The link does quote the BBC as well as you must have seen.

And they did claim CAGW as the best attested science, which does mean more than Newton and they did, repeatedly, refuse the opportunity to correct that inanity.

[You want to quote the Beeb, then do so. At the moment, you're just quoting yourself making stuff up. The Beeb said nothing about CAGW - W]

Presumably had I not been in a position to confrim personal knowledge of the event somebody would have suggested I must be "on something" not to disbelieve it.

By Neil Craig (not verified) on 18 Jan 2013 #permalink

"The link does quote the BBC as well as you must have seen."

It doesn't say anything about AGW being the best attested science.

"..and they did, repeatedly, refuse the opportunity to correct that inanity..."

Yes, because not responding to every crank is an admission of guilt.

Mr. Craig, it is getting clear to all if you actually *had* evidence (beyond just repeating the claim) of the BBC saying what you claim it did, you would have produced this evidence already. You don't have it. What is wanted is an actual quotation (an audio or video clip would be the best) from the BBC saying that AGW is the "best attested science". I have a feeling they at most said something like it's "among the best confirmed" or some such. At any rate, there is no reason at all to take your word on the subject.

By Robert Murphy (not verified) on 18 Jan 2013 #permalink

No wonder Neil's angry, the BBC reply just totally pwned him:

"As Iain pointed out in his reply, there is an overwhelming agreement among geoscientists and climate scientists that human activity is a significant contributing factor. Therefore it is unnecessary for the BBC to either apologise or show an additional ‘balancing’ programme as this would give equal weight to what is clearly a minority view."

Hahahaha. At last, someone has learnt how to deal with tiresome cranks.

Oh, and the conservapedia entry is funny.

The game is to hold a lawsuit filed by St. Watts up alongside for comparison against a highly similar lawsuit filed by De'il Mann, and demonstrate unfair treatment. They want to assure their readers that the corrupt illumifascist US court system, run by Amended Secondment fanatics, are pillorying the truth-tellers, and y'all better keep your great big magazines rolled up handy to whack those who aren't up with Right Thinking.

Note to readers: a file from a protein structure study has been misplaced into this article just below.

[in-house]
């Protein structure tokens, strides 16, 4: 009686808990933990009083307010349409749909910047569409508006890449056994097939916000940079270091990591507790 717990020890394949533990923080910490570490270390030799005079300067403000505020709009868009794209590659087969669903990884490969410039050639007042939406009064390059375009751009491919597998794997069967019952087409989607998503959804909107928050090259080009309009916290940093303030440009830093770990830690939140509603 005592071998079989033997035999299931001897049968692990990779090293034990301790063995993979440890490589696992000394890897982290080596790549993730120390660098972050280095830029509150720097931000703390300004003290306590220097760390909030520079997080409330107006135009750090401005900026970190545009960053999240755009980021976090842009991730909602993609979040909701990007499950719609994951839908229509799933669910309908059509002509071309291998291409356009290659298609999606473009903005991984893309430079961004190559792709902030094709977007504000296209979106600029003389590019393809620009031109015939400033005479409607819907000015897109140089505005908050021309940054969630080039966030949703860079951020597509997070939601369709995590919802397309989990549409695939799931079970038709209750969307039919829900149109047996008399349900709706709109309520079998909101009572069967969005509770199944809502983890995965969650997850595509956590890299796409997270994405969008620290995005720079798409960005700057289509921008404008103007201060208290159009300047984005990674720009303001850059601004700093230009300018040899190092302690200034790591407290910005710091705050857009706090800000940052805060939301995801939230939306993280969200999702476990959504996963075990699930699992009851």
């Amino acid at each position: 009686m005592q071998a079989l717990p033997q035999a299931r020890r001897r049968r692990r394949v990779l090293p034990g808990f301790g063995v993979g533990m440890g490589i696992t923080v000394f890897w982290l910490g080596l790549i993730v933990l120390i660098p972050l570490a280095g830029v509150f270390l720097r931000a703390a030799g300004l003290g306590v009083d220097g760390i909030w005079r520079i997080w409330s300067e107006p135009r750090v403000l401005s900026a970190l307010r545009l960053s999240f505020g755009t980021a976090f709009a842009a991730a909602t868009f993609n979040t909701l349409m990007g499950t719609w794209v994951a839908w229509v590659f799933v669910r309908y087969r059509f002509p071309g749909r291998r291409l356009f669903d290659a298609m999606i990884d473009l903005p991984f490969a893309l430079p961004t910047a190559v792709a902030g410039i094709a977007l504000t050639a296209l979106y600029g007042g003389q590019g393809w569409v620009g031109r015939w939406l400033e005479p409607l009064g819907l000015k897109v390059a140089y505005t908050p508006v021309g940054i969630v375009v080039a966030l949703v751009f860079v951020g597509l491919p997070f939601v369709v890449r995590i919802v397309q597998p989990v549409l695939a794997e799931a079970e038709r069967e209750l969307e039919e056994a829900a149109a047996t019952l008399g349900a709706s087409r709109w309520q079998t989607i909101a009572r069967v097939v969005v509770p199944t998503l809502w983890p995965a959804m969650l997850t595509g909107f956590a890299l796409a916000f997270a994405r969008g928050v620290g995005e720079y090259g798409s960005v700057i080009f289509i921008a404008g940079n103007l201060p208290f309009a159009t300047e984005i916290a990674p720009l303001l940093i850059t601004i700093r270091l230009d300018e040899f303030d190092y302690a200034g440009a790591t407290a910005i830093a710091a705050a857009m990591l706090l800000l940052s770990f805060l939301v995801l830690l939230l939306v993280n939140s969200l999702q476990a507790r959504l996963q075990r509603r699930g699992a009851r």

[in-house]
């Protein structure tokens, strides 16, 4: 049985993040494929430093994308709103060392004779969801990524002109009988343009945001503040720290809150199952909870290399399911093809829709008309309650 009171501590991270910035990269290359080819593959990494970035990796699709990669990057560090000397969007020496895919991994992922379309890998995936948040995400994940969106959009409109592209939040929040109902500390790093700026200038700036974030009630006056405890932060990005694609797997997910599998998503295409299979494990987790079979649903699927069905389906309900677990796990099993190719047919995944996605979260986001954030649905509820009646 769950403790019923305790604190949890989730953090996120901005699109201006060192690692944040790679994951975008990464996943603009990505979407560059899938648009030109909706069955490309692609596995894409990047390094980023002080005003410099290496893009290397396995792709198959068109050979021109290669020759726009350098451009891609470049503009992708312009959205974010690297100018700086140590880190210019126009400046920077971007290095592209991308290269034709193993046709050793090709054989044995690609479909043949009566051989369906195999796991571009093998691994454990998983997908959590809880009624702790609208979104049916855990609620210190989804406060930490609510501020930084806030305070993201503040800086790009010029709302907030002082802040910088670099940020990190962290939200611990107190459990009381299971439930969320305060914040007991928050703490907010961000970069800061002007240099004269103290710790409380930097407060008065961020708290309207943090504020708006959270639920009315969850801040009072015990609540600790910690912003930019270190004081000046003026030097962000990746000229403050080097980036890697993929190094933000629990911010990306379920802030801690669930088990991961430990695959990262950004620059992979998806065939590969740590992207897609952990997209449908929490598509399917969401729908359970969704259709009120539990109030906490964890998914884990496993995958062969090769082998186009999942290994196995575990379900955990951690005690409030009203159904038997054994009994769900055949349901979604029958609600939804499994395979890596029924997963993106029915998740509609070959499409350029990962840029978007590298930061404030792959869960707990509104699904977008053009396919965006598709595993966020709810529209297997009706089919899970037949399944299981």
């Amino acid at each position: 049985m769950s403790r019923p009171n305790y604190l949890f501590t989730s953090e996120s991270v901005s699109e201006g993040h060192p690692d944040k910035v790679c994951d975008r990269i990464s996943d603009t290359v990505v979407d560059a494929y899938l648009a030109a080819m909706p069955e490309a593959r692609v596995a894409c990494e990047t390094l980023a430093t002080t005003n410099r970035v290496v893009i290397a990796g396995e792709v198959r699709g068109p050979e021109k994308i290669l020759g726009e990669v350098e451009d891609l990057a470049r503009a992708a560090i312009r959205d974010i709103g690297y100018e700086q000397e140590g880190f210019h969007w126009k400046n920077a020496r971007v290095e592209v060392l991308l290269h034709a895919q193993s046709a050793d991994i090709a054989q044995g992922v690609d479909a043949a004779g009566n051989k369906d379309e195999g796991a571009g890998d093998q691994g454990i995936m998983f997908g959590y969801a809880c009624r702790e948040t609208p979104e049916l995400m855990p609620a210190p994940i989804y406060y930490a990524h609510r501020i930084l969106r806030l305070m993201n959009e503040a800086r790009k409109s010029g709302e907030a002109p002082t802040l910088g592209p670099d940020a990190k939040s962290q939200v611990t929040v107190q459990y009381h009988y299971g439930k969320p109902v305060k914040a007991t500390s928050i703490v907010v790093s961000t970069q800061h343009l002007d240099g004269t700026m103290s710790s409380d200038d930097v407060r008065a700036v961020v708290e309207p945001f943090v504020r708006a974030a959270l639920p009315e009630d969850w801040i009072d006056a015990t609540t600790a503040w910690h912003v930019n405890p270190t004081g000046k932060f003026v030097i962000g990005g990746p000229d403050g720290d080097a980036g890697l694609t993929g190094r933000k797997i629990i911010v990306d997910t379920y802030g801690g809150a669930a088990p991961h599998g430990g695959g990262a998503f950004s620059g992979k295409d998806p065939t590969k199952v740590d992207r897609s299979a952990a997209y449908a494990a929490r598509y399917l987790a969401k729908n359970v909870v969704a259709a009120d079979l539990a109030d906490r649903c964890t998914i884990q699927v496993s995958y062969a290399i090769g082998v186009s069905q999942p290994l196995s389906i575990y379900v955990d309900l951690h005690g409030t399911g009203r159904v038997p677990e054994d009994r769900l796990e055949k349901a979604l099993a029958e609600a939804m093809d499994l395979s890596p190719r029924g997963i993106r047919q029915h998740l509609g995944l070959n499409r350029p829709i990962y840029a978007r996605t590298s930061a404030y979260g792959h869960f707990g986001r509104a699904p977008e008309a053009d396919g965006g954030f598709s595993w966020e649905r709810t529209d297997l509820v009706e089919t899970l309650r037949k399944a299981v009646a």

Or something like that.

By Hank Roberts (not verified) on 19 Jan 2013 #permalink

The clowns at conservapedia don't like complex numbers, or mathematical proof by contradiction either. They are as intellectually and morally bankrupt as [PA deleted - I'm going to make a perhaps doomed attempt to clean up -W].

Amazingly, when it was first launched several years ago, schlafly was allowed time on several shows to advertise it as being the "honest, rational, reality-based" answer to that liberal den of inequity, wikipedia.

"The clowns at conservapedia don’t like complex numbers"

Schlafly is a trained electrical engineer, so this is beyond mystifying.

Schlafly is a trained electrical engineer, so this is beyond mystifying.

Agreed, and there has not been a reasonable explanation for the dislike, although given the general tone there that is certainly not a surprise.

It is interesting to read of the battles that have been fought trying to get a semblance of reality into the relativity postings: they go up, they get taken down. I remember one discussion, I believe on ethan's blog, in which schlafly's brother, who seems a little more accepting of relativity (he is a physicist, i believe) kept belittling Einstein's contributions, always with the same rejoinder, something to do with "the jewish influence" he supposedly brought to the table. Perhaps that is the true origin of their problem.

There's nothing mystifying about the crank opposition to Einstein & relativity on the far right. It's part and parcel of a general set of beliefs about scientific corruption and conspiracy theories. (See my comment about James P. Hogan above...)

Einstein has some famous anti-war quotes. Einstein was Jewish. "Relativity" seems suspicious, insofar as the lack of a universal frame of reference might lend support to atheism. It also seems analogous to "cultural relativism" and "moral relativism". The existence of absolutes is very important to conservatives.

Plus, it becomes a self-perpetuating process. One or two right-wing cranks come up with an anti-Einstein pseudoscience. They are ignored by the academic/scientific establishment, which is culturally leftist. This draws more right-wing cranks to the anti-Einstein cause. And so on.